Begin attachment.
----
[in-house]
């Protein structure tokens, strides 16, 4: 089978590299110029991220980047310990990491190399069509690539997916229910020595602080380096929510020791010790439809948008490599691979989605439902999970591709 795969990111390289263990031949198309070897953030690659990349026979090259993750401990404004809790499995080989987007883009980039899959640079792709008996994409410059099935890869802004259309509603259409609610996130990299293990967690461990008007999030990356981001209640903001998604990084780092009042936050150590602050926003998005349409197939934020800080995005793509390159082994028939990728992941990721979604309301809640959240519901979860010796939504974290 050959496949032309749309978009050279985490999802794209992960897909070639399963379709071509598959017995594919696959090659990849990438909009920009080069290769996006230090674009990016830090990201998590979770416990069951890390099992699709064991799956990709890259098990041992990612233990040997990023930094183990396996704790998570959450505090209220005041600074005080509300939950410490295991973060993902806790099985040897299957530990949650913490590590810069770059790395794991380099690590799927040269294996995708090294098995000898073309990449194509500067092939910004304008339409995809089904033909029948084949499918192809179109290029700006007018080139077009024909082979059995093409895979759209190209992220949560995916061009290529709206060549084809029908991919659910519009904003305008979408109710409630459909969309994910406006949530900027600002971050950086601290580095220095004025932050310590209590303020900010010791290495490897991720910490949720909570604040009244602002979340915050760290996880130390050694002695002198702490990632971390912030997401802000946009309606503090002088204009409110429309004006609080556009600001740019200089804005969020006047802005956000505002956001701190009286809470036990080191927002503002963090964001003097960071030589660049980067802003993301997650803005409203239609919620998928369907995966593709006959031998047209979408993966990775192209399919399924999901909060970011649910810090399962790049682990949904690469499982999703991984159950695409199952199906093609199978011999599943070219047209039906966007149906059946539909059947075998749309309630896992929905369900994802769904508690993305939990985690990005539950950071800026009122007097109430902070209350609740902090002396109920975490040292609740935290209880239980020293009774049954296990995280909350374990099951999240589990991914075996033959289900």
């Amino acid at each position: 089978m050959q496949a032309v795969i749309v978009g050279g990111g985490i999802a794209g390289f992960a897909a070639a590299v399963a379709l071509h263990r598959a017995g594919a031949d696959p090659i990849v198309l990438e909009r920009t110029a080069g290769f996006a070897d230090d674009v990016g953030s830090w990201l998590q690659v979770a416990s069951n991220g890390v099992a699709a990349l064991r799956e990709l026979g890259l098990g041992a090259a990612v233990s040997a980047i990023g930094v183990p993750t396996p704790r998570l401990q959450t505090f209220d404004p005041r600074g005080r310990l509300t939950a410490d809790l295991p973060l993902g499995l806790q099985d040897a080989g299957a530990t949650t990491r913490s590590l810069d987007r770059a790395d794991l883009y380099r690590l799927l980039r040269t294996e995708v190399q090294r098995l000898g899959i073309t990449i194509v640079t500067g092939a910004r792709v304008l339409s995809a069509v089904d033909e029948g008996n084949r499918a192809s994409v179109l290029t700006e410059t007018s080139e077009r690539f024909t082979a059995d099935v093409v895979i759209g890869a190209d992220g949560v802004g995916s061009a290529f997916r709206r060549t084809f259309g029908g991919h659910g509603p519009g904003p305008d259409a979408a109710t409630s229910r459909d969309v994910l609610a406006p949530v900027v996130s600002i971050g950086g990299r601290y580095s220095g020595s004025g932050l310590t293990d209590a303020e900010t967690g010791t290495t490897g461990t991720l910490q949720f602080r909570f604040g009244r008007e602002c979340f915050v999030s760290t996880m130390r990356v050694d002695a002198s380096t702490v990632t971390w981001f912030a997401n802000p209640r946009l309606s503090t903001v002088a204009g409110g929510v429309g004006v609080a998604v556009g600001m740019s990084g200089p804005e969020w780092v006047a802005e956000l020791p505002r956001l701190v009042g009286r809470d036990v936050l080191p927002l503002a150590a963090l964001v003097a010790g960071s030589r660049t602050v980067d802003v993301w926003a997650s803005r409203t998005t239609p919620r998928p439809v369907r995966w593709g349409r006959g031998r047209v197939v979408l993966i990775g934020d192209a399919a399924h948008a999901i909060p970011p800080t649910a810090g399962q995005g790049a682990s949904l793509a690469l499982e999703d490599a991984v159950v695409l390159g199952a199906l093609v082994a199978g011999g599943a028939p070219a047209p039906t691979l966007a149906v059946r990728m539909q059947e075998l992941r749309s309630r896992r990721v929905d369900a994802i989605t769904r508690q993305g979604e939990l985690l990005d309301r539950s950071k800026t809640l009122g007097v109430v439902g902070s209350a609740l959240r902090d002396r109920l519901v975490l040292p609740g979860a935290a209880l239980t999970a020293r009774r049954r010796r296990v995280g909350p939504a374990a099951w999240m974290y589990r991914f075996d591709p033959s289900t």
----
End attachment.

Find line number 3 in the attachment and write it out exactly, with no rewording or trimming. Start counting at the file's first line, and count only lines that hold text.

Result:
């Amino acid at each position: 089978m050959q496949a032309v795969i749309v978009g050279g990111g985490i999802a794209g390289f992960a897909a070639a590299v399963a379709l071509h263990r598959a017995g594919a031949d696959p090659i990849v198309l990438e909009r920009t110029a080069g290769f996006a070897d230090d674009v990016g953030s830090w990201l998590q690659v979770a416990s069951n991220g890390v099992a699709a990349l064991r799956e990709l026979g890259l098990g041992a090259a990612v233990s040997a980047i990023g930094v183990p993750t396996p704790r998570l401990q959450t505090f209220d404004p005041r600074g005080r310990l509300t939950a410490d809790l295991p973060l993902g499995l806790q099985d040897a080989g299957a530990t949650t990491r913490s590590l810069d987007r770059a790395d794991l883009y380099r690590l799927l980039r040269t294996e995708v190399q090294r098995l000898g899959i073309t990449i194509v640079t500067g092939a910004r792709v304008l339409s995809a069509v089904d033909e029948g008996n084949r499918a192809s994409v179109l290029t700006e410059t007018s080139e077009r690539f024909t082979a059995d099935v093409v895979i759209g890869a190209d992220g949560v802004g995916s061009a290529f997916r709206r060549t084809f259309g029908g991919h659910g509603p519009g904003p305008d259409a979408a109710t409630s229910r459909d969309v994910l609610a406006p949530v900027v996130s600002i971050g950086g990299r601290y580095s220095g020595s004025g932050l310590t293990d209590a303020e900010t967690g010791t290495t490897g461990t991720l910490q949720f602080r909570f604040g009244r008007e602002c979340f915050v999030s760290t996880m130390r990356v050694d002695a002198s380096t702490v990632t971390w981001f912030a997401n802000p209640r946009l309606s503090t903001v002088a204009g409110g929510v429309g004006v609080a998604v556009g600001m740019s990084g200089p804005e969020w780092v006047a802005e956000l020791p505002r956001l701190v009042g009286r809470d036990v936050l080191p927002l503002a150590a963090l964001v003097a010790g960071s030589r660049t602050v980067d802003v993301w926003a997650s803005r409203t998005t239609p919620r998928p439809v369907r995966w593709g349409r006959g031998r047209v197939v979408l993966i990775g934020d192209a399919a399924h948008a999901i909060p970011p800080t649910a810090g399962q995005g790049a682990s949904l793509a690469l499982e999703d490599a991984v159950v695409l390159g199952a199906l093609v082994a199978g011999g599943a028939p070219a047209p039906t691979l966007a149906v059946r990728m539909q059947e075998l992941r749309s309630r896992r990721v929905d369900a994802i989605t769904r508690q993305g979604e939990l985690l990005d309301r539950s950071k800026t809640l009122g007097v109430v439902g902070s209350a609740l959240r902090d002396r109920l519901v975490l040292p609740g979860a935290a209880l239980t999970a020293r009774r049954r010796r296990v995280g909350p939504a374990a099951w999240m974290y589990r991914f075996d591709p033959s289900t």